Radical student participation: lessons from an urban government primary school in Tigray, Ethiopia


Recent policies in Ethiopia put students at the heart of school improvement through structures for peer leadership and school-level consultation, evaluation, and decision-making. This article draws on an ethnographic study of a school in Tigray, Ethiopia to explore how the participation, and influence of students, is achieved and mediated by structures and processes in school. Three key contexts of student participation are identified: positions of peer leadership (monitor, ‘one-to-five’ network leader), gim gima (public evaluation sessions), and the Parent Student Teacher Association (PSTA). Recommendations are made for sharing and strengthening democratic practices and for future research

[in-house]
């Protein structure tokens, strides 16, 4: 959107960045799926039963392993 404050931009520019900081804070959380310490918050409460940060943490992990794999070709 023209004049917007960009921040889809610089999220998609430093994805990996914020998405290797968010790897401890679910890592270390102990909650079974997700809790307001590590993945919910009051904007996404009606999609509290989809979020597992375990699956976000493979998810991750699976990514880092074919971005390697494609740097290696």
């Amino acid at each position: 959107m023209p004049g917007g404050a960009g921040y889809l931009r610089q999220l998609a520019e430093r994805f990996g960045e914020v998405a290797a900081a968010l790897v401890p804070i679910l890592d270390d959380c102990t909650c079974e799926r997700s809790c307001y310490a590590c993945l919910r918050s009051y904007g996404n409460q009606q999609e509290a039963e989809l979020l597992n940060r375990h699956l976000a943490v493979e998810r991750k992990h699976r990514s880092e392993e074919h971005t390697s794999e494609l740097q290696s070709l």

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This paper was published in Apollo.

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